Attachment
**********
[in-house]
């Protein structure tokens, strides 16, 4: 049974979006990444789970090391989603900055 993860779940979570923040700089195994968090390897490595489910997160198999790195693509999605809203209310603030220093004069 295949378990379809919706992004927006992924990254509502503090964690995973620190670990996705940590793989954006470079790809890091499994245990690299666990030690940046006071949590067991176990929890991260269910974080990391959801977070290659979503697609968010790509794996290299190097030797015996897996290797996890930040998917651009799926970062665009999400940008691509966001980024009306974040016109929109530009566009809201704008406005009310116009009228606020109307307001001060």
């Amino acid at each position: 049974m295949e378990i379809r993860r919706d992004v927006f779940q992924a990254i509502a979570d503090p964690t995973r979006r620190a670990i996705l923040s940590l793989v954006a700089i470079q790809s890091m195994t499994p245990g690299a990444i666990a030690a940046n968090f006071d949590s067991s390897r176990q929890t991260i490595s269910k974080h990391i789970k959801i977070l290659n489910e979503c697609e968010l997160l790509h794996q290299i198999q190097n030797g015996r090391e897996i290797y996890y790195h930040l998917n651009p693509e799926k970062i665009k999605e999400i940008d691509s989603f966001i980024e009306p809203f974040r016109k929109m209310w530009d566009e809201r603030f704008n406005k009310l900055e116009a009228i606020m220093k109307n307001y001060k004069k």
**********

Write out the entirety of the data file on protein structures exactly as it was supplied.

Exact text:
[in-house]
């Protein structure tokens, strides 16, 4: 049974979006990444789970090391989603900055 993860779940979570923040700089195994968090390897490595489910997160198999790195693509999605809203209310603030220093004069 295949378990379809919706992004927006992924990254509502503090964690995973620190670990996705940590793989954006470079790809890091499994245990690299666990030690940046006071949590067991176990929890991260269910974080990391959801977070290659979503697609968010790509794996290299190097030797015996897996290797996890930040998917651009799926970062665009999400940008691509966001980024009306974040016109929109530009566009809201704008406005009310116009009228606020109307307001001060």
């Amino acid at each position: 049974m295949e378990i379809r993860r919706d992004v927006f779940q992924a990254i509502a979570d503090p964690t995973r979006r620190a670990i996705l923040s940590l793989v954006a700089i470079q790809s890091m195994t499994p245990g690299a990444i666990a030690a940046n968090f006071d949590s067991s390897r176990q929890t991260i490595s269910k974080h990391i789970k959801i977070l290659n489910e979503c697609e968010l997160l790509h794996q290299i198999q190097n030797g015996r090391e897996i290797y996890y790195h930040l998917n651009p693509e799926k970062i665009k999605e999400i940008d691509s989603f966001i980024e009306p809203f974040r016109k929109m209310w530009d566009e809201r603030f704008n406005k009310l900055e116009a009228i606020m220093k109307n307001y001060k004069k």